Media, Nationalism and the Negotiation of Inter-Ethnic Peace in Cyprus

Maria Avraamidou*, Christopher Kyriakides

*Corresponding author for this work

Research output: Contribution to journalArticleAcademicpeer-review


This paper examines forms of nationalism and representations of national identity in Greek-Cypriot media coverage of peace negotiations related to Cyprus – the Eastern Mediterranean island divided “ethnically” between Turkish-Cypriots in the north and Greek-Cypriots in the south since 1974. Building on existing theories of the media’s role in the reproduction of nationalism, this study suggests that media representations of national identity should be addressed in both “routine” and “hot” periods so as to unpack their intersections. Divided Cyprus provides a unique case which furthers our understanding of the media’s role in these processes. Focusing in particular on the Greek-Cypriot media, the paper presents the results of a qualitative study which support the argument that protracted negotiations can be differentiated between routine and crisis media events infused with discourses of nationalism. Specifically, we explore how negotiations function as routine and crisis media events in the “everyday”. Second, we examine how televised presidential speeches related to the disputed solution discursively reproduce divided intra-community power relations
and how national identities are used to this end. Third, we locate the representational boundaries of the national we constructed by the Greek-Cypriot press in a hot period - the Annan Period - during which referenda were conducted for the first time on a UN proposed plan subsequently rejected by the majority of Greek-Cypriots and accepted by the majority of Turkish-Cypriots. Through unit and data triangulation, we explore the various ways in which the media engage in the reproduction of national identities and forms of nationalism in the Greek-Cypriot community. We examine the media construction of national identities by critically unpacking hegemonic tropes - in particular the Cyprocentrist-Hellenocentrist antagonism - used to explain Greek-Cypriot identity in Cyprus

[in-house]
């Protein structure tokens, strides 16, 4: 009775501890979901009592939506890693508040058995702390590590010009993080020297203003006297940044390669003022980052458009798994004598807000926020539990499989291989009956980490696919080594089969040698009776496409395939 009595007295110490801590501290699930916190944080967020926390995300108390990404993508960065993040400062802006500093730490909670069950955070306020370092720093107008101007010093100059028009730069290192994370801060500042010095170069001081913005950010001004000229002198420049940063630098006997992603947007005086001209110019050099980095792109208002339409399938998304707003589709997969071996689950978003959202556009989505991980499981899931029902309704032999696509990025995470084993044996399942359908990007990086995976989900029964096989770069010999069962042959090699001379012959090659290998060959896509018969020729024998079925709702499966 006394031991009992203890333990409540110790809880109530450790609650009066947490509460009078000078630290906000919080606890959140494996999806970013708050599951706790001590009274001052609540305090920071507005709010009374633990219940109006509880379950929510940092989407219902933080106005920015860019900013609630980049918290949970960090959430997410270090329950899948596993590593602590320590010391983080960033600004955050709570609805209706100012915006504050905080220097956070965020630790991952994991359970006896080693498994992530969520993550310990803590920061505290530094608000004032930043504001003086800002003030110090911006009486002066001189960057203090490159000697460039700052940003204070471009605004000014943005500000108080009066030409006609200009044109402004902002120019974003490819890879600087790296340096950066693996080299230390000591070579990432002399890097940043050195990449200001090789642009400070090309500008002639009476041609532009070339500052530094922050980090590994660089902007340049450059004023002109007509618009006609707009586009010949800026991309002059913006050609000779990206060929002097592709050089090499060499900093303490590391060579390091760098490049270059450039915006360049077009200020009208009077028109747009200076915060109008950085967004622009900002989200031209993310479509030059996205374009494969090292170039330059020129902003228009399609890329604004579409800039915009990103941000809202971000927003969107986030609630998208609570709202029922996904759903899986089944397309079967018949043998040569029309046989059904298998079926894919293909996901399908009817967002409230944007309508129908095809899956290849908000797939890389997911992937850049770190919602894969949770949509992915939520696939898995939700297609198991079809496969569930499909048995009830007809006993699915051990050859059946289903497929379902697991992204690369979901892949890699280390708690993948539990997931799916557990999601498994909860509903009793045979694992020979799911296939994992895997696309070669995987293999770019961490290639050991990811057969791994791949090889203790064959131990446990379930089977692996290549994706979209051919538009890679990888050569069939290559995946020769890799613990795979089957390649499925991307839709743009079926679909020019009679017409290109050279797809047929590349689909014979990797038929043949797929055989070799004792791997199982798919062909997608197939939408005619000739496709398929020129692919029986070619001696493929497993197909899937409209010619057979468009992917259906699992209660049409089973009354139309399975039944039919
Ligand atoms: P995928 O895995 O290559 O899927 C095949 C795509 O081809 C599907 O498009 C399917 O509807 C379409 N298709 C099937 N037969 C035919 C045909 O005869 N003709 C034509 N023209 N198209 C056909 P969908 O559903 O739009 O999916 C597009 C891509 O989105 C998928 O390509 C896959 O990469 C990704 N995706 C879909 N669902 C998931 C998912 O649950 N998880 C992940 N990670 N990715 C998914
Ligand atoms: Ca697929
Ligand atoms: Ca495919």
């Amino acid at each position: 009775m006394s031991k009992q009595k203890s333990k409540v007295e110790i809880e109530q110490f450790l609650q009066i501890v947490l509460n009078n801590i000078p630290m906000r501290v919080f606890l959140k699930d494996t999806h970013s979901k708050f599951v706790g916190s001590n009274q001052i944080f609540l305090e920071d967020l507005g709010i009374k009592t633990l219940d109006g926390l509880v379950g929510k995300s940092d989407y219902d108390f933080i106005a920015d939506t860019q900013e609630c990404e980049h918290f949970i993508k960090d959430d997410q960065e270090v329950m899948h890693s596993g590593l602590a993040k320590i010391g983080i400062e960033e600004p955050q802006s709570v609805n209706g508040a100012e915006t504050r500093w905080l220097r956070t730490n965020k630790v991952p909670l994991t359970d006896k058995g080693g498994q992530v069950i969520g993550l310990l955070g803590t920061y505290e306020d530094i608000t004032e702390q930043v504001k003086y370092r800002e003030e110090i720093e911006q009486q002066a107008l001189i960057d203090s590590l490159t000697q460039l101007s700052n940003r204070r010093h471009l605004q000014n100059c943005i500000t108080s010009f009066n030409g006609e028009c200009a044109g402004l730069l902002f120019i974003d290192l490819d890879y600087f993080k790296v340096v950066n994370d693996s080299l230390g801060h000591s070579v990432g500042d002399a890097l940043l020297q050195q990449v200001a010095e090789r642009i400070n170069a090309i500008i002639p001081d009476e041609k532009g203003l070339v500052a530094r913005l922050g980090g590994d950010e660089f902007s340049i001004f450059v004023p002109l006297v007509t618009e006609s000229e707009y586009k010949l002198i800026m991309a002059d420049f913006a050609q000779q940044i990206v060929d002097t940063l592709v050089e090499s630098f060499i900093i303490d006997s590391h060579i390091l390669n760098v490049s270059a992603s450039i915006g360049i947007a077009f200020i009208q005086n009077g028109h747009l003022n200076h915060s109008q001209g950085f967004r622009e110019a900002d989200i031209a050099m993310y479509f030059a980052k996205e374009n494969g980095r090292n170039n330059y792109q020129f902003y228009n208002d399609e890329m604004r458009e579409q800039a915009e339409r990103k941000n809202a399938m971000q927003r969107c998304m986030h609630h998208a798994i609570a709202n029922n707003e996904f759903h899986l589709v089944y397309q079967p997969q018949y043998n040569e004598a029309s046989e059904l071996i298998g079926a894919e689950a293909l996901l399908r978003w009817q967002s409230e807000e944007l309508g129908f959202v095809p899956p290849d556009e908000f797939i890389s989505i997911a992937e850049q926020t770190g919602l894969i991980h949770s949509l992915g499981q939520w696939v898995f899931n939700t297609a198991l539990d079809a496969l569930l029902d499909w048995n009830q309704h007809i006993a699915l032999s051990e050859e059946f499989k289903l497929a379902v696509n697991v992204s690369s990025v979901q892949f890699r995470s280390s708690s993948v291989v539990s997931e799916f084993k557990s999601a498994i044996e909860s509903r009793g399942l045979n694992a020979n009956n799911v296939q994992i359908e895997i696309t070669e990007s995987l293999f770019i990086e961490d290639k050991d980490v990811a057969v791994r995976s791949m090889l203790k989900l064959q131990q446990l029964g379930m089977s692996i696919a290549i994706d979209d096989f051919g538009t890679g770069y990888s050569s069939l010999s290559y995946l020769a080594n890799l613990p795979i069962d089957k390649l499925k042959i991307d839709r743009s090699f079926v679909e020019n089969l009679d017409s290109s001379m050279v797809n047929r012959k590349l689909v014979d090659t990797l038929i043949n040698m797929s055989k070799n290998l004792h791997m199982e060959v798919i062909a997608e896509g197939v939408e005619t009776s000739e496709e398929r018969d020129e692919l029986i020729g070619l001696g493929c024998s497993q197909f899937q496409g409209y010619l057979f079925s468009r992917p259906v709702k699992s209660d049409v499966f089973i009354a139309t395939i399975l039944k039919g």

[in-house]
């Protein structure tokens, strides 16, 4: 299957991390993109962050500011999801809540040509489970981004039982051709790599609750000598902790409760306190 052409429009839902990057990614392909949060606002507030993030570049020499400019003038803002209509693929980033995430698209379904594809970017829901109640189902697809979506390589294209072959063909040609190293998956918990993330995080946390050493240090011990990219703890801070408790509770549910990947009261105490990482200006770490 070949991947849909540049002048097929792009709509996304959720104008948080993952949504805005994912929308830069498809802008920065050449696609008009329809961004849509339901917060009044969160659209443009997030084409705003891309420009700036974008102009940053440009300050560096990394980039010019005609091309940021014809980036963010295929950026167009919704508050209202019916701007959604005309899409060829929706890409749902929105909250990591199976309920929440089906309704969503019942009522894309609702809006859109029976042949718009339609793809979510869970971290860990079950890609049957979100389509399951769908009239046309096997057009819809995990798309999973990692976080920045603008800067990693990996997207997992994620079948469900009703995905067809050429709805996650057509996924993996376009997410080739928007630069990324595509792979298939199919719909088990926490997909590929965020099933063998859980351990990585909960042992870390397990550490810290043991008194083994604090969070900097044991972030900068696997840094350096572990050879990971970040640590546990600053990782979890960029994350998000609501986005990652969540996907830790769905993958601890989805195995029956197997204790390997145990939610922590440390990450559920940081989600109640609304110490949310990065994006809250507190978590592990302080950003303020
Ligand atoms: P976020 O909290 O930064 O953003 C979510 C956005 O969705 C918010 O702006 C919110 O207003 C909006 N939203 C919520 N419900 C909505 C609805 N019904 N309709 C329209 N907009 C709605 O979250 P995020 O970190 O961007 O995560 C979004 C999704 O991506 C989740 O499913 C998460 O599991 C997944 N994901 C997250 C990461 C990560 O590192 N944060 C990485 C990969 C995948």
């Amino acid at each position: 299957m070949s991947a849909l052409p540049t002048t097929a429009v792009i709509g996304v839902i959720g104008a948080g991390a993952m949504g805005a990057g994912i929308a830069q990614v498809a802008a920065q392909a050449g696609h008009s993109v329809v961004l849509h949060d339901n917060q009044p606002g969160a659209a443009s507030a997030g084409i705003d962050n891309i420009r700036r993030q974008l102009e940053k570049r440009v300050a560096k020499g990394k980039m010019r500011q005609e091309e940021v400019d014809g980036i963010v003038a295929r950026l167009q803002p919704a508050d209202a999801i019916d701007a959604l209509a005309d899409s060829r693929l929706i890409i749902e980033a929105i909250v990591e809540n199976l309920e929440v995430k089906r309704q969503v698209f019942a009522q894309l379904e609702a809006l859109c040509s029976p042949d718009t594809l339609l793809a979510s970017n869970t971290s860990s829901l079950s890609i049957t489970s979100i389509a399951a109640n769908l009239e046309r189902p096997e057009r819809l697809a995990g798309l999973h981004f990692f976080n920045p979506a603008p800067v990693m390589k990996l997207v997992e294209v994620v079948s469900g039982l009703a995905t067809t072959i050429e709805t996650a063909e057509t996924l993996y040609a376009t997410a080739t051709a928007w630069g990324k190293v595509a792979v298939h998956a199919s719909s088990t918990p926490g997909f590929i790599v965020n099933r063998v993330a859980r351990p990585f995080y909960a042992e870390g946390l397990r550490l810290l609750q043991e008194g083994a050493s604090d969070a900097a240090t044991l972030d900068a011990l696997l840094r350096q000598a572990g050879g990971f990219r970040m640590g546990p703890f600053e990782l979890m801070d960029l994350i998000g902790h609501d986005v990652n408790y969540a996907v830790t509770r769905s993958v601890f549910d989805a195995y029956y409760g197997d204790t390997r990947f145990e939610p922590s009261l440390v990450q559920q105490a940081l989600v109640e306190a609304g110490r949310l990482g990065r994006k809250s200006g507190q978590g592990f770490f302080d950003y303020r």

Original languageEnglish
Pages (from-to)1-21
Number of pages21
JournalGlobal Media Journal
Issue number2
Publication statusPublished - 2015
Externally publishedYes

Bibliographical note

This work was supported by the Cyprus Research Promotion Foundations Framework Programme for Research, Technological Development and Innovation 2009-2010 (DESMI 2009-2010), co-funded by the Republic of Cyprus and the European Regional Development Fund, and specifically under Grant PENEK/0311/10


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